Tips for creating a sustainable content strategy as suggested by successful content creators.
Google’s blog published tips on how to create content that drives success. The article consisted of anecdotes from successful bloggers and YouTube creators.
None of the tips have anything to do with SEO, which makes the article of more interest because online marketing success is more than just SEO.
How to Publish Successful Content
The article highlighted the actual experience of four successful content creators.
Advice from people with actual experience is so much better than opinions offered by people who are repeating what they read from reading blogs.
The advice is categorized into five topics:
- Block time on your calendar
- Play to your strengths
- Create in batches
- Reduce, Rework and Repurpose your content
- Prioritize value over quality
Set Aside Time to Create
Most successful writers will acknowledge that setting aside a specific time to write on a daily basis is a key to success. Waiting around for inspiration to strike is not a viable path to content creation.
A successful content creation strategy is one in which you force yourself to sit down and start creating.
The legendary musical artist Nick Cave recently commented on the value of treating the act of content creation as a job and not as a spiritual communication with inspiration.
In his popular newsletter called The Red Hand Files Nick Cave observed:
“I also have an affinity with artists who treat their craft as a job and are not dependent on the vagaries of inspiration — because I am one of them.
Like most people with a job, we just go to work. It never occurs to us not to work, there is never a moment when we don’t work because ‘we are not feeling it’ or ‘the vibes aren’t right’.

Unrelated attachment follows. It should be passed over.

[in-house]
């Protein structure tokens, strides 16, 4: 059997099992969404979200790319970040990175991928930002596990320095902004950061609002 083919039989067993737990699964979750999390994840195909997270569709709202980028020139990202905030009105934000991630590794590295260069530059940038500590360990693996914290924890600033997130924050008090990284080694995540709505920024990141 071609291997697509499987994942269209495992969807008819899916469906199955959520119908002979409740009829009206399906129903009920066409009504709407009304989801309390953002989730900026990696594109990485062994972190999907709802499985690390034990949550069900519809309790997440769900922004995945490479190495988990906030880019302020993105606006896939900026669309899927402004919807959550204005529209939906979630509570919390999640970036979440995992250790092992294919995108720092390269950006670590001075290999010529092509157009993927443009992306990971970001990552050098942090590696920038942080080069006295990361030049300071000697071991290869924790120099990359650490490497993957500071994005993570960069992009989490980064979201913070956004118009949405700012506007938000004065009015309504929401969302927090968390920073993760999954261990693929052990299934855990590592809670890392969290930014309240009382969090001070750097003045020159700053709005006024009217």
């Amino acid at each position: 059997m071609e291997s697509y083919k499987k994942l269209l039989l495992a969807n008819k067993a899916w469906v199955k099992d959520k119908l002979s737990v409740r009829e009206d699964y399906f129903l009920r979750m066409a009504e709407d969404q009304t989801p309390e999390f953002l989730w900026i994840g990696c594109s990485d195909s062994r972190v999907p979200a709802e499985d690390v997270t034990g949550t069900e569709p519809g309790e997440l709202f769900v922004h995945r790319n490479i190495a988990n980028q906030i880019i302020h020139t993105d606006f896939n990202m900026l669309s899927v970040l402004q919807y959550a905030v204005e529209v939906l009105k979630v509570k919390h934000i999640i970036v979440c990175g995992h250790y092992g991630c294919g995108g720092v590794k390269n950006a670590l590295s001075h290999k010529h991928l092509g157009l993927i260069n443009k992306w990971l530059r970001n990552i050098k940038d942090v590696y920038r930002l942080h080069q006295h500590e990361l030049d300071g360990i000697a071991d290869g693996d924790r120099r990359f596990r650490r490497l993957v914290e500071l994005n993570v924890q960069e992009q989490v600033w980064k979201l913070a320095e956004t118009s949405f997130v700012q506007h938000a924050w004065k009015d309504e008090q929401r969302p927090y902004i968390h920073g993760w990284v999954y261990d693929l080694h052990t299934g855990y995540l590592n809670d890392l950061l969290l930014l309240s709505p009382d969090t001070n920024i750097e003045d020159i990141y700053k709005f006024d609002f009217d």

We just do our hours…”
Google cited musician and lifestyle blogger Rigel Gemini who suggested setting aside one day out of the week for producing content, emphasizing how choosing a topic that interests you will help the content write itself.
Google published this observation:
“Rigel Gemini recommends producing content on a weekly basis for at least one channel and keeping it fun.
“If content becomes a chore or becomes too much work, you will start to dread it. So just figure out something that you can write about or photograph or talk about every week and dive in…”
That’s good advice. Focus on content topics you may feel enthusiastic about and set aside time to focus on creating that content.
Play to Your Strengths
The next advice comes from faith and fashion blogger, Mata Leiataua. She encourages content creators to understand what their style is.
Everyone has a style, their own style, even when that style is a persona.
Some creative artists are shy or quiet in person but loud and brash in their writing or performance. That’s their style that they find comfortable working in, that works for them.
Mata Leiataua comments:
“…no one feels inspired to create content 24/7… is your content in the moment or stylized? Do you prioritize your aesthetic or copywriting?”
Create in Batches